Sunday, 31 August 2008

Who needs a Bullpen when you can have a Bulldog?

Greetings, once more, for another plod down memory lane in the world of Marvel UK.

Bear with me today. My PC's monitor has reached the ripe old age of 18 months. It's a Samsung flatscreen, which came bundled with my current machine when we purchased it. For over a year it functioned perfectly well, and we enjoyed many an evening viewing forums, resizing scans for this blog, and the occasional bout of trying to to make Nottingham Forest a world power on Football Manager (Heck, I can dream)...

But no longer. This happy affair has come to an end. I've been trying to post a blog on The Braddock family for over a week. But it seems that after every 45 minutes that the screen is on the bloody thing decides to switch itself into some kind of standby mode, and bounce a box around the screen telling me that the signal is not in "Optimum Mode" along with suggesting what resolution the screen should be in.

Coincidentally, that's the very resolution that Windows is already set to...

And it would seem I'm not alone:

Most annoying. But it seems to work again if I switch it off for another forty minutes.

I think some lengthy Customer Services calls are in order.

But less of my moaning. Hopefully we'll get through this one in one go...

I'm sure that all readers of Marvel Comics out there will be familiar of the concept of the Marvel Bullpen, and the regular segment "Bullpen Bulletins" which appeared somewhere within each of Marvel's monthly titles. It was a 1 page segment of each issue which dedicated itself to telling the reader just what else was going on in Marvel's other titles that month, what else was on the horizon, maybe a profile of an artist or writer, and of course the legendary "Stan's Soapbox," in which Stan Lee would vent his spleen or simply talk shop on whatever he fancied that month.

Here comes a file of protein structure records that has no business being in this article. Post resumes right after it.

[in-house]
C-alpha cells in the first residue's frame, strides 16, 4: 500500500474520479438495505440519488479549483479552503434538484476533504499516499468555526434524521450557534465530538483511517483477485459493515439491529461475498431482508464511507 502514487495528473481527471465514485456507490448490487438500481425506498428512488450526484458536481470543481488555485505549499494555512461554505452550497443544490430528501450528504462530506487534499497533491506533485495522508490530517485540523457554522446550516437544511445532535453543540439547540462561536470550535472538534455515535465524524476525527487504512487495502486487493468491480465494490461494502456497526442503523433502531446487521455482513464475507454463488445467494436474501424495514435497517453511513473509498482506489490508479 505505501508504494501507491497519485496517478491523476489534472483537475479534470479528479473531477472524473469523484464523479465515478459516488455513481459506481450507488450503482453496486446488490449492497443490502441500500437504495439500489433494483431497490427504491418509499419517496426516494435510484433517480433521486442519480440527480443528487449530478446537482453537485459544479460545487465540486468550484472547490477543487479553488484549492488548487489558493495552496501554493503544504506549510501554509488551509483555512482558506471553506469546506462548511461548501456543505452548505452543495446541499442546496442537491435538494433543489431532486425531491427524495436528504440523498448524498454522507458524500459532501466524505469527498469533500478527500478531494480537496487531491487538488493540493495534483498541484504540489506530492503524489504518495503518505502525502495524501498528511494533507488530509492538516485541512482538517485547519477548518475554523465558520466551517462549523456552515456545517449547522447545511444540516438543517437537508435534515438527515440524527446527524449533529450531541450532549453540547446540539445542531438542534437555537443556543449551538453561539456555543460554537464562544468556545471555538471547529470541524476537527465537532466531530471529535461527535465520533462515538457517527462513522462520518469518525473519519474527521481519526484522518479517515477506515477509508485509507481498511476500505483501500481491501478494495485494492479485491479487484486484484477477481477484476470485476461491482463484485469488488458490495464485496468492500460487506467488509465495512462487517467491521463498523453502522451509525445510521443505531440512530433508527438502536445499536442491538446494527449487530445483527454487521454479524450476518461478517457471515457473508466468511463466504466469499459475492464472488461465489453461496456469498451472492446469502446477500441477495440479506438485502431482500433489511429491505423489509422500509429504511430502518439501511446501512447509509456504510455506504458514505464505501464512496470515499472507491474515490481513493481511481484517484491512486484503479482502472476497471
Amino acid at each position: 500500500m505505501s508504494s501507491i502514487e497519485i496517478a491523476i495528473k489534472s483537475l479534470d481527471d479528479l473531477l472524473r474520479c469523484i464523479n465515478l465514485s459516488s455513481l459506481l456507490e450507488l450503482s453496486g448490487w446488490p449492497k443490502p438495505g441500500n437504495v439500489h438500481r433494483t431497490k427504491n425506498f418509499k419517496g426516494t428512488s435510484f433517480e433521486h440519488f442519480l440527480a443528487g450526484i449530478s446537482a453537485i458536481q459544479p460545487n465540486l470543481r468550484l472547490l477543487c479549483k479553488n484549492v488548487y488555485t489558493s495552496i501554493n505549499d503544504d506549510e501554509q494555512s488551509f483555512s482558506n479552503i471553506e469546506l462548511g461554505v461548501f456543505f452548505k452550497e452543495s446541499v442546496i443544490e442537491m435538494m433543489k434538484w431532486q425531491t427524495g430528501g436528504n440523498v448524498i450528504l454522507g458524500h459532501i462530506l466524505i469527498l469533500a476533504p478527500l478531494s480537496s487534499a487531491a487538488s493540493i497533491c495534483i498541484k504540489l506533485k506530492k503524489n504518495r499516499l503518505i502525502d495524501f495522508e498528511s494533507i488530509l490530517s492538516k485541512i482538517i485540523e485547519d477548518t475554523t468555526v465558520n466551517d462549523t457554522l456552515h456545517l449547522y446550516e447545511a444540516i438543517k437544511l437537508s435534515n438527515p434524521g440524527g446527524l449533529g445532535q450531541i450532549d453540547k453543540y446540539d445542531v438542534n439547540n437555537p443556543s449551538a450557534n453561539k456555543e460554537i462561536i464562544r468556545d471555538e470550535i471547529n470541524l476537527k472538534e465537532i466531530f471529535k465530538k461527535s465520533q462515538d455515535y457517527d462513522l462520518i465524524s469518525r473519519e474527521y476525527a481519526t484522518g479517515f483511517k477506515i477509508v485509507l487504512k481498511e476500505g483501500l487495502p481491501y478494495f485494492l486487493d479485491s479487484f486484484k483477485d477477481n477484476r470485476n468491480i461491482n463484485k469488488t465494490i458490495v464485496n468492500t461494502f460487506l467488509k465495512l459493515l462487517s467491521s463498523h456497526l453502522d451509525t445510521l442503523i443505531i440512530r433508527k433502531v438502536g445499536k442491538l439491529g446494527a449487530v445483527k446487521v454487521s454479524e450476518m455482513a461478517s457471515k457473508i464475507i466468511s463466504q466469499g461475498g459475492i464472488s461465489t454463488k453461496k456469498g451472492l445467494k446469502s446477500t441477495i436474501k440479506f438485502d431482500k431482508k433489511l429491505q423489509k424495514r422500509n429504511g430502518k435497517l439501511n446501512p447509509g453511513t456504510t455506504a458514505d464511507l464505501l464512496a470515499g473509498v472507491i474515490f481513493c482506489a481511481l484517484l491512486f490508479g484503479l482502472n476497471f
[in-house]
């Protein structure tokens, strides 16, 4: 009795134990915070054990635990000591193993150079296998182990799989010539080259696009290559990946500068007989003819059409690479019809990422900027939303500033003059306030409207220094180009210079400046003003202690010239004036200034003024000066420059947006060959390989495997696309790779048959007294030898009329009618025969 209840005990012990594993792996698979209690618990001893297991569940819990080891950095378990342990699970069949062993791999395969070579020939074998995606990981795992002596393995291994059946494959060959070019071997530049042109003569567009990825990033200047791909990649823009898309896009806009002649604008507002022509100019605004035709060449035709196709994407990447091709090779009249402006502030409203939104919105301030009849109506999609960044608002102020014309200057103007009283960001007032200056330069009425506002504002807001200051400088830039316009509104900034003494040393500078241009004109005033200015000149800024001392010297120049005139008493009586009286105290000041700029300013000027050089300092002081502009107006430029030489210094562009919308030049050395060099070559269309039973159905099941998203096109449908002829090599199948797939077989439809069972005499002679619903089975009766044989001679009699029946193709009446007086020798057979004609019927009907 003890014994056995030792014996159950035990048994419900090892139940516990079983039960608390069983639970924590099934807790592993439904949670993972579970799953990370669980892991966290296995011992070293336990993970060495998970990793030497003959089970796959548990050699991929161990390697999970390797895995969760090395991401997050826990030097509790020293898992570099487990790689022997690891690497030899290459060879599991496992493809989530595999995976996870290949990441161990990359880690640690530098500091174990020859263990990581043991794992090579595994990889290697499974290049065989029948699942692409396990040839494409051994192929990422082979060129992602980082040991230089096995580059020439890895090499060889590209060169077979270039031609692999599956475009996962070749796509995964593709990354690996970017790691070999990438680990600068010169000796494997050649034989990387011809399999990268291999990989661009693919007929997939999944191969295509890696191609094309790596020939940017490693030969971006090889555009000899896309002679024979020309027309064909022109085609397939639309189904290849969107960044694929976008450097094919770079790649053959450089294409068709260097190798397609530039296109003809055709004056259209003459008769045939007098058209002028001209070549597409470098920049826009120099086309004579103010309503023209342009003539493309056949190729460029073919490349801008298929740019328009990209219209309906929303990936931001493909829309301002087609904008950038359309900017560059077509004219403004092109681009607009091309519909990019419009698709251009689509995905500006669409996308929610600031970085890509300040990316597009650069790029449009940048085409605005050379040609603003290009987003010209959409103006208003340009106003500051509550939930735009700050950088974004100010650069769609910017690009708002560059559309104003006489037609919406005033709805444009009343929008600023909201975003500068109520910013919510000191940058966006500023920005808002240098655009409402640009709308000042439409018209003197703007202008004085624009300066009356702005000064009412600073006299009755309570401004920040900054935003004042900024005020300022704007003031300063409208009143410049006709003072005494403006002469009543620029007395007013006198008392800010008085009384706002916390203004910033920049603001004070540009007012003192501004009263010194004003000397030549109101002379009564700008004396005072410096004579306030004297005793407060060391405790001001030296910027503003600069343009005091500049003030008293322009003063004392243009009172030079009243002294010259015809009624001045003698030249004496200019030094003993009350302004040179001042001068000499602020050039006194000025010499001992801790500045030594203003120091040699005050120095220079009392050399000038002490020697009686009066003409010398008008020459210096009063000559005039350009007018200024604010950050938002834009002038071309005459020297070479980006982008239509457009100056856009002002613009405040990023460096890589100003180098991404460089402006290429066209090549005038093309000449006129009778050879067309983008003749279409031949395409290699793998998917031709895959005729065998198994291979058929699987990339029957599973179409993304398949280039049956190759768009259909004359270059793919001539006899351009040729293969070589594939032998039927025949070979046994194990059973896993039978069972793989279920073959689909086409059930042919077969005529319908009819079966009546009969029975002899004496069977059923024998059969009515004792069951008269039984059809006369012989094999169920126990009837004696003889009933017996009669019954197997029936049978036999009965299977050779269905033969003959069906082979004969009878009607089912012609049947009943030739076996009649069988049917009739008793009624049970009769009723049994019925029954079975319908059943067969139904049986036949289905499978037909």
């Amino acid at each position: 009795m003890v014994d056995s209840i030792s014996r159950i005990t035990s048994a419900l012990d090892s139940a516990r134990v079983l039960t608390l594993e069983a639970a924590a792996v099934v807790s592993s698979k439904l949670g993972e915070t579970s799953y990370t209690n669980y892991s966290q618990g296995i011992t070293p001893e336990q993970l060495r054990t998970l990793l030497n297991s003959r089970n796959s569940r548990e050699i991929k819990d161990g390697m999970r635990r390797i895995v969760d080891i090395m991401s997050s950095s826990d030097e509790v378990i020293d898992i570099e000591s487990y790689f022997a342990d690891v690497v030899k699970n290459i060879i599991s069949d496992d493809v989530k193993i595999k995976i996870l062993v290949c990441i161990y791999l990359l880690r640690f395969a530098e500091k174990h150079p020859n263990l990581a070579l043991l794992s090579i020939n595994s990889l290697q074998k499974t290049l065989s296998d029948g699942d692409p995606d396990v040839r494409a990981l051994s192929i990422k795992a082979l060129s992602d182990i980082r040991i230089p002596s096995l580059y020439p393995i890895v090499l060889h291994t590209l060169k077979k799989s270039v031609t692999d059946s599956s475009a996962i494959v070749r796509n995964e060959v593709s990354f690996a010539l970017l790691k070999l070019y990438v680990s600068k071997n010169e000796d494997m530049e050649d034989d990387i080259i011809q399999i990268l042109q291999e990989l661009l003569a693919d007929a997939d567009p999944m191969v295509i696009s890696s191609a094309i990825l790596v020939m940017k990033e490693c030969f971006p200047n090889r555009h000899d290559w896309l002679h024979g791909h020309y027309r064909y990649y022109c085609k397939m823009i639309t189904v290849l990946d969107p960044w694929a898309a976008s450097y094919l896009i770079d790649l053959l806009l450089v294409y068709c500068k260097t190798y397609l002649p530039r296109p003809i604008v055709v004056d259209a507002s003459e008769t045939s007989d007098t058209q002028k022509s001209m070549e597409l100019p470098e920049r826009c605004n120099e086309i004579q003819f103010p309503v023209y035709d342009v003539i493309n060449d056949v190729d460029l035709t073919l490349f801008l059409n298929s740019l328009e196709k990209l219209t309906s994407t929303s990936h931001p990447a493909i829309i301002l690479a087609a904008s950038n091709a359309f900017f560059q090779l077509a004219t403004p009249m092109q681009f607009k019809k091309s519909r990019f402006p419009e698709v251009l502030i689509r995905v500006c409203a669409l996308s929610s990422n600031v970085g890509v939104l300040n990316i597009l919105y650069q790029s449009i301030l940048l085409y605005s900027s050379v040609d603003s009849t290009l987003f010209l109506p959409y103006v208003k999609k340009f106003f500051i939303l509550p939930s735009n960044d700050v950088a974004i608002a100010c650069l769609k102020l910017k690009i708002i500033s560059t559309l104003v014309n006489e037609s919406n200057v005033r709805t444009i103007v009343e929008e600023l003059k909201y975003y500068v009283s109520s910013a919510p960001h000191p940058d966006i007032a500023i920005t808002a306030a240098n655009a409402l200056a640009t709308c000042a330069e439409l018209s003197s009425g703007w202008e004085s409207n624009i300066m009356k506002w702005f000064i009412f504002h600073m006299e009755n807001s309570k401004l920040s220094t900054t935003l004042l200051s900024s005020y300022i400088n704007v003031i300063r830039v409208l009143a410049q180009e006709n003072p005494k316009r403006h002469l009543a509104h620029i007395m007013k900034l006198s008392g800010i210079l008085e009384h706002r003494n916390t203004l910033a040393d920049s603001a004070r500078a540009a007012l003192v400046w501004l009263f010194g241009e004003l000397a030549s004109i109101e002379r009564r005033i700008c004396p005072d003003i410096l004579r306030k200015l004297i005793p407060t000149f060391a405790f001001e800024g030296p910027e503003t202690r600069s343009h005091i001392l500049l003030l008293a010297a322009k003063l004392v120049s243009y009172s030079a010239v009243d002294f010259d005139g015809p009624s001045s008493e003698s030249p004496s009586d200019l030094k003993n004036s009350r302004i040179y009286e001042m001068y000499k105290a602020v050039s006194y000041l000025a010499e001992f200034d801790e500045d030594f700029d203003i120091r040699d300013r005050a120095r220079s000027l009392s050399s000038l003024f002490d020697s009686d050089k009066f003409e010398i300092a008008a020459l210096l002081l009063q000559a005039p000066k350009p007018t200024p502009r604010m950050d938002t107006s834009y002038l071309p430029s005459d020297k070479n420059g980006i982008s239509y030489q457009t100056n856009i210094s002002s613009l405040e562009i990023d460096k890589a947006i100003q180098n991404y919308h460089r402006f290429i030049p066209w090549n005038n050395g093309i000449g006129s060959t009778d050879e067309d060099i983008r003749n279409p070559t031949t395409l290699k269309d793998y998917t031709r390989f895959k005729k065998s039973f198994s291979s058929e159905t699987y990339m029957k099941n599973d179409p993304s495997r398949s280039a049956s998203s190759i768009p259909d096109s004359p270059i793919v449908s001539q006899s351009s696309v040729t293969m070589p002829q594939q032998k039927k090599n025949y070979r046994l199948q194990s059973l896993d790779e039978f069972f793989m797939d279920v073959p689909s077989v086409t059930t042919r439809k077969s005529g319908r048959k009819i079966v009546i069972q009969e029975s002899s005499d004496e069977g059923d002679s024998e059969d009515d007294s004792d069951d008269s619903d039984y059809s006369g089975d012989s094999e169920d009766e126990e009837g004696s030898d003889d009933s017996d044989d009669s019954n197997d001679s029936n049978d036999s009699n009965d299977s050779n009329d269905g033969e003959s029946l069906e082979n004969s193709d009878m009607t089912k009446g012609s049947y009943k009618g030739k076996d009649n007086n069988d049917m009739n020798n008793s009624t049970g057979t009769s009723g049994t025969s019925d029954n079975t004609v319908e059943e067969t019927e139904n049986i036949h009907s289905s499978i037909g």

(You don't get that, anymore. It's kind of been replaced, post 2000, by Joe Quesada's "Cup of Joe". No bad thing, just sayin'.)

Anyway, those used to turn up in Marvel UK imprint titles too. At least to begin with. But at some point in late 1993 these began to be replaced by the Bullpen's ingenious British Cousin - Bulldog Bulletins!

The format was effectively the same, but Bulldog Bulletins concentrated on the comings and goings at Marvel UK. And this was kind of cool, because it allowed Marvel UK to tailor the bulletin to focus on their titles and creators - which realistically was not likely to happen in the main US bulletin.

Over next few months I'm going to be tracking some of these down from my longbox and posting them up for folks to see. The first of these I've found today came from the October 1993 batch of Marvel UK titles (If we really want to nitpick, this one was in the back of Dark Angel #14) and is celebrating Marvel UK's 21st birthday (Click for a larger view).

As you can see this was very much from the 90s heyday of the imprint, with things going very well indeed. The photo at top right is of Marvel UK's former Offices in Arundel House. I can recall seeing a couple of the documentaries that were done on Marvel UK. There was a genuine buzz around it all - a real sense that British comics could compete in the American market - and as a plucky teenager I found myself thinking that this was genuinely the kind of place I wanted to work when I grew up. Sure, I couldn't draw to the kind of standard that these guys did (Much as though I wanted to, I couldn't master comic book art of this kind) but I had ideas - and thought I could write. Sadly, by the time I was leaving school Marvel UK had been gone almost a full year. I was gutted. ;D

I do believe that I saw the Opening Shot documentary. But sadly I've been unable to find any reference to it online, to date. That's really the kind of thing that somebody aught to stick up on YouTube if they had it on VHS somewhere.

I'm sure that none of you will have missed the staff profile at the bottom left - with a picture of a very young looking Mr Liam Sharp, hard at work. Now is it just me, or is anybody else picking up a very distinctive Conan vibe, there...? ;D